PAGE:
Thanks to protection and conservation
With efforts for protection and conservation, the Vallanadu Blackbuck Sanctuary (Antelope cervicapra) has witnessed a spike in the blackbucks population in Vallanadu. They are considered endangered and included in Schedule –I of The Wildlife Protection Act, 1972
The direct sighting of blackbucks, which are highly sensitive and fastest moving animal in the forest and require enough open grasslands, figured around 160 during the census taken during 2017, according to Srivaikuntam Forest Range Officer C. Nellai Nayagam.
The Vallanadu Blackbuck Sanctuary was formed in 1987 and is the southern-most abode for the animal in India. The sanctuary in Tamil Nadu is one of the few natural habitats for the blackbuck. Apart from Vallanadu, blackbuck sanctuaries were in Point Calimere, Nagapattinam and Guindy National Park, Chennai.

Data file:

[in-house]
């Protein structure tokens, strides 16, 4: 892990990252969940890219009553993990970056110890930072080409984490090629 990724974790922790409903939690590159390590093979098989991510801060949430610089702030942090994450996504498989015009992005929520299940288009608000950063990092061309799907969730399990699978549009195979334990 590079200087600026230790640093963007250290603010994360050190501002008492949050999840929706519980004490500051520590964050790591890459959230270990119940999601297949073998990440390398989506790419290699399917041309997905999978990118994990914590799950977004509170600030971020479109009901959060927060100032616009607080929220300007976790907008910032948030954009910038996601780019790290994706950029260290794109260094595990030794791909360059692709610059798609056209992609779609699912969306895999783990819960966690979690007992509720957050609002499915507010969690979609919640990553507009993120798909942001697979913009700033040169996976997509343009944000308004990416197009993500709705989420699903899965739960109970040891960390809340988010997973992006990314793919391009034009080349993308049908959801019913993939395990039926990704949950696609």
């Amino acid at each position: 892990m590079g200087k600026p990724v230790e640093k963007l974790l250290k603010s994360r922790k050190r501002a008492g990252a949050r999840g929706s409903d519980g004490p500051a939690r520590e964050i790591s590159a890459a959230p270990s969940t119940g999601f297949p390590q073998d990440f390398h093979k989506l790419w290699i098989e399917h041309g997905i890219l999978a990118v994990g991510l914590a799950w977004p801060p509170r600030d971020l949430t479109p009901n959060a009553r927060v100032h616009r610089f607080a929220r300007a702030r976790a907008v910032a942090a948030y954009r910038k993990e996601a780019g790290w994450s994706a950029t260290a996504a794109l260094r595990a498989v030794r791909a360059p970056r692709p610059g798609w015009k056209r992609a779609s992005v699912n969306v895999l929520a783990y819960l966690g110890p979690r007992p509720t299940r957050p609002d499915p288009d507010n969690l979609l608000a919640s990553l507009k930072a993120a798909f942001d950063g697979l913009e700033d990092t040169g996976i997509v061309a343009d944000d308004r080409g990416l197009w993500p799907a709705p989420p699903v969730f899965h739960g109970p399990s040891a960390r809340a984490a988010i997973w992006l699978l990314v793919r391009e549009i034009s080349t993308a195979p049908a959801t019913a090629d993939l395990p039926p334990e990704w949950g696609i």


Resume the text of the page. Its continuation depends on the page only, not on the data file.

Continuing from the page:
During 2014-15, a total of 146 Blackbucks including 34 male, 79 female and 33 were recorded and it was 124 in the census during -2013-14. The removal of thorny scrubs and regeneration of grasslands under the habitat improvement programme created a significant impact on population growth, he told The Hindu here on Sunday.
Apart from native grasslands, stylograss seeds were sown to promote the grassland extent in hundred hectares among the total sanctuary area sprawling 1,641.21 hectares.
As grazing by domestic animals from buffer villages was controlled, there was no food competition for the blackbucks. Moreover, the presence of water troughs at 15 spots and small water tanks at 15 more places inside the sanctuary were also catering much to needs of the blackbucks and other wild animals such as sambar deer and spotted deer, he said.
For more protective measures, he said permission was sought for tranquilised trapping of feral cattle, which could cause disturbance to the blackbucks in the sanctuary. Some years ago, there was a heavy movement of feral cattle, but now about 150 such cattle were sighted. With the field staff and 10 anti-poaching watchers, patrolling was on at regular intervals to check any illegal activity.
He said trekking was allowed for college going students and other like-minded persons up to six kilometres in the sanctuary, Mr. Nayagam said.